I can remember the moment I knew my mom needed real help. My parents had been divorced since I was 10 and for the next couple years she hid how out of control her problem had gotten. My sisters and I knew she partied, I knew she dated recklessly, and I knew she put us in bad situations constantly. But one afternoon she stayed home with us instead of going out and promised we would watch a movie together.
Before settling down onto the couch with me she disappeared into her room with a glass a water. I guess that’s when she took the pills. As the movie trudged along she became sleepier until she was passed out next to me. We wanted her attention and shook her arms to make her wake up and tried to ask her questions. Her eyes kept fluttering, but she was out for the next four hours.
It was the first she time I can remember her being that high with us there, and the first time I remember understanding that she was sick.
I felt so ashamed of myself for being angry with her and even more ashamed of her for being that destructive in front of us. For the next few years we lied and covered for her again and again. I started to realize that drug and alcohol addiction is a family disease, a problem that becomes so heavy the entire family begins to carry it.
Finally, when I was 16, we stopped going for visitations. She didn’t even fight us. She got worse. So did I. I started going to counseling when my parents saw that my natural nervousness had turned into a full blown anxiety disorder. For the next two years I went to counseling but still could not admit how angry I was with her. If she was really that broken, it made me feel like a part of me was broken because she made up part of who I am.
Whenever people would talk about her, I would defend her even though it made me feel sick inside. Coming to the end of year two in counseling my therapist pushed me to cross a bridge I had avoided thus far, she heled me understand what true forgiveness was. She explained that forgiveness was selfish in that it took my feelings out of the situation. It was the only way I was going to be able to move on with the rest of my life. She outlined a five point plan for me:
One of the first steps I had to take was understanding addiction as a disease. Addiction causes people to lie, cheat, steal, and in some cases even abuse people around them. My mom had put herself in sexual and financial situations that ruined her life. It took me forever to understand that my mom loved me, but she loved drugs more.
That’s why she wouldn’t stop, no matter how many times we begged her or how much she lost. I had to gain perspective on just how strong that hold could be. A part of me didn’t want to learn because I didn’t want it to somehow give her an excuse. She had to get to a point inside herself where she was finished and wanted help, it was something I couldn’t force her into.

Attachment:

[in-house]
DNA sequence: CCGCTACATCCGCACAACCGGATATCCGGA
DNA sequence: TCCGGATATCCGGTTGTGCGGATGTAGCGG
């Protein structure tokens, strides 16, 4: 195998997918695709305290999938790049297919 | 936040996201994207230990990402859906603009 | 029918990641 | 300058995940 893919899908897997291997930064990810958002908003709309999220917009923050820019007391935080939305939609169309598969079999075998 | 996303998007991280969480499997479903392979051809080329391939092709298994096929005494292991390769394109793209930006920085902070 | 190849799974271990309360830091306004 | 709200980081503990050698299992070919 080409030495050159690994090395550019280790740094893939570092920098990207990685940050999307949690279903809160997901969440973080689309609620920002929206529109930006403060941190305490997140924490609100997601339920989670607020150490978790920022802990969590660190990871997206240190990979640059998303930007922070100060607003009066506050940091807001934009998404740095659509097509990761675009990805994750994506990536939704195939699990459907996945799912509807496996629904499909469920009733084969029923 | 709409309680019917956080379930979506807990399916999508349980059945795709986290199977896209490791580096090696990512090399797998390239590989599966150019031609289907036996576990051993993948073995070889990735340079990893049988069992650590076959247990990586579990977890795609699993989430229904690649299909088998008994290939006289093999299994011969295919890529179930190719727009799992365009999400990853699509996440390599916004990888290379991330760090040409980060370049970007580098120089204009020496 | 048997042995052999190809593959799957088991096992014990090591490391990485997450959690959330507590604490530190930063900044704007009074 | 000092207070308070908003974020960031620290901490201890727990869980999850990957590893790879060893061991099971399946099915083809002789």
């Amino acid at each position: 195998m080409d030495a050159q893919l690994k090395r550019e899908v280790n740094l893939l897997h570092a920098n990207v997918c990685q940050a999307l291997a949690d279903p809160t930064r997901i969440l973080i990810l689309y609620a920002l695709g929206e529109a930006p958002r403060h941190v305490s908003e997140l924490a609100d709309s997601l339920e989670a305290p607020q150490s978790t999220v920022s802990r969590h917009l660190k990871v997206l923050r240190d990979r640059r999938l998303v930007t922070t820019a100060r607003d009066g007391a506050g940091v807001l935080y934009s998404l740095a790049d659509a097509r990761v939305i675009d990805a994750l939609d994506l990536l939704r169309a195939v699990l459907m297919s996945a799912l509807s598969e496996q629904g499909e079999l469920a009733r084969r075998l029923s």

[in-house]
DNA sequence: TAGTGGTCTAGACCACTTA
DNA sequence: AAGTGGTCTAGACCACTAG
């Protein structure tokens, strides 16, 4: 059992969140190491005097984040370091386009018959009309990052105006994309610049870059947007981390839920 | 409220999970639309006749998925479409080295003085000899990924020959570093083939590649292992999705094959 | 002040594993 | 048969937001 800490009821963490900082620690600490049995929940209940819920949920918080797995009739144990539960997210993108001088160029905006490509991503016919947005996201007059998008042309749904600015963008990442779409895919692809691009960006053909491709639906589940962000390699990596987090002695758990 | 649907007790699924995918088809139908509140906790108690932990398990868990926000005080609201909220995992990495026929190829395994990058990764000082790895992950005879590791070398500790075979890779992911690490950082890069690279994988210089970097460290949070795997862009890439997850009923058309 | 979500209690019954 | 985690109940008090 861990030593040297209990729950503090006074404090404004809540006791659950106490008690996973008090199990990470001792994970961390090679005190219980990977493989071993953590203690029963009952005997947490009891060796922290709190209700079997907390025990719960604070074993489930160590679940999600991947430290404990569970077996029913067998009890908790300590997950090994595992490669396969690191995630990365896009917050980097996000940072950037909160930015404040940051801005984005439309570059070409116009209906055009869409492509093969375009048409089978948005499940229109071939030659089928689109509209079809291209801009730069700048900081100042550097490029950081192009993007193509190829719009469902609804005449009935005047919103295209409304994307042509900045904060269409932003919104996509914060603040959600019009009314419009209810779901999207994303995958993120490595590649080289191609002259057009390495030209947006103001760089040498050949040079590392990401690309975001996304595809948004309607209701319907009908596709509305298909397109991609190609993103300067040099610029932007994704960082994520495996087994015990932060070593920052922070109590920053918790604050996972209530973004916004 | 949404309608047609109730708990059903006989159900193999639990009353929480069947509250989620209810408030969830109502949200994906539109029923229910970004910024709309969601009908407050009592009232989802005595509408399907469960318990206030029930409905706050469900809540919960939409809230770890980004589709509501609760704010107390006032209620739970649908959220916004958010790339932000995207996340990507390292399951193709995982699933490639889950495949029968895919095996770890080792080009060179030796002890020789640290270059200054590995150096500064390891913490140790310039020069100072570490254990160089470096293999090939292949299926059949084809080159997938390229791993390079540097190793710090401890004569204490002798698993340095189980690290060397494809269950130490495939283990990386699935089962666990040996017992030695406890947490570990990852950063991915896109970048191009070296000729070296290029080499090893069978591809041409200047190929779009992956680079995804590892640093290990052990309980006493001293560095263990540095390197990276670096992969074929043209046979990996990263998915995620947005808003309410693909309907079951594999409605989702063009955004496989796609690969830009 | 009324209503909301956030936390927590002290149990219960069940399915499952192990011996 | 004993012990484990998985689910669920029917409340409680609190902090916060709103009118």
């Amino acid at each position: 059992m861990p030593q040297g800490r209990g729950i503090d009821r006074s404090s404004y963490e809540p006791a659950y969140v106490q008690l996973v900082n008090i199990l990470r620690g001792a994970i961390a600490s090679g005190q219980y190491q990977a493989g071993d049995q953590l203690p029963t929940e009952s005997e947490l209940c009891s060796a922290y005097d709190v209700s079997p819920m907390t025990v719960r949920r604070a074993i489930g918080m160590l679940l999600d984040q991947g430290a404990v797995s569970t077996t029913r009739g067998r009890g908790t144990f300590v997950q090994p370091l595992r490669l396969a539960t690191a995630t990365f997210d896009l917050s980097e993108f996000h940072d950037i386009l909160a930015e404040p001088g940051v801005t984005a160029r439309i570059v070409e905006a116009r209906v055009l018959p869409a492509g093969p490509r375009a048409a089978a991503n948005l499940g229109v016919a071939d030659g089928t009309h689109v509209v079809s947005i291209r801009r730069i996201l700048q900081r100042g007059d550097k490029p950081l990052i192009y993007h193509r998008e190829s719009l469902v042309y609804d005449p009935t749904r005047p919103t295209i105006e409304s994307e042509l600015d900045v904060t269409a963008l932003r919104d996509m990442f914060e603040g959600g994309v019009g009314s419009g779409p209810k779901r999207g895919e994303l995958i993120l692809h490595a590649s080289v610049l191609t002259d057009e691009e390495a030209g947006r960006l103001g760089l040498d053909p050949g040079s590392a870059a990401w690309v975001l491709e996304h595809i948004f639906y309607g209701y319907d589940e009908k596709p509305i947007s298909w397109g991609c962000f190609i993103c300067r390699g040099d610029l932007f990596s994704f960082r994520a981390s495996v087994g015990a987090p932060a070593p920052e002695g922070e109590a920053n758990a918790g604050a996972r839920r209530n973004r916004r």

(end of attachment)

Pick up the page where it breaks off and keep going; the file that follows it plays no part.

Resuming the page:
I had to let go because holding onto it was making me sick. I had been in therapy and was a in a downward spiral. It was only getting worse, I pushed God away, was cutting, and made decisions with my life that I would never be able to change. I didn’t forgive my mom so that she would feel better, in fact she didn’t even know until years later. The only way I was open to healing and moving on was if I did it for myself, because forgiving someone and having a relationship with them is two completely different things.
2.) Asking for Support
My parents weren’t on board with me forgiving my mom. In fact, my dad still hadn’t completely faced his feelings regarding the situation and became super upset whenever I brought it up. To him, holding onto the pain and talking about it often was what my mom deserved. He felt like she would keep suffering because he was. So I turned to God. Praying was a huge part of keeping myself honest about the effort I was putting into feeling better.
I gave up parts of the pain to God and decided to move forward, it wasn’t as heavy to carry with him inside my heart. The first time I could really pray again after the divorce was after I decided to move on. It felt so cathargic and I knew I needed his help. A part of me had to find lessons in the pain so that I could reflect on what the experience taught me.
3.) Let Yourself Grieve
The main thing that I had to learn was to give myself time and let myself be angry. In many ways, I felt like the mom I knew had died when she started taking drugs. She wasn’t who she used to be, she didn’t have the same memories, and she definitely didn’t have the same priorities. I had to grieve the loss of someone I loved and reconcile with the idea of who she was now.
If you never face those emotions then they will just be pushed down until they explode someday at someone who doesn’t deserve it. If you are rekindling your relationship with the person who suffered the addiction, know that it’s a process. Forgiveness isn’t instantaneous, it’s a journey. Forgiveness definitely does not mean accepting bad behavior or giving them a pass.
4.) Find an Outlet
Teach yourself to deal with your anger and sadness constructively. For me, writing a letter to my mom and asking her questions helped. Then, instead of reading it to her and rehashing painful feelings to her, I would read the Bible and ask God to help me answer questions that felt were impossible to understand. It made me feel better and stronger with the Word behind me. I also started writing again to burn off negative energy and turn it into something positive.
5.) Do It for Yourself
If the person you are forgiving hasn’t made amends yet, you don’t have to wait for them. The person suffering from the addiction or recovering from one isn’t in charge of your feelings. Them feeling sorry about it doesn’t change how you can feel about yourself. Forgiveness takes the responsibility away from you to fix a situation that’s out of your control. Set boundaries, pray for them and the situation, and then allow yourself to move on.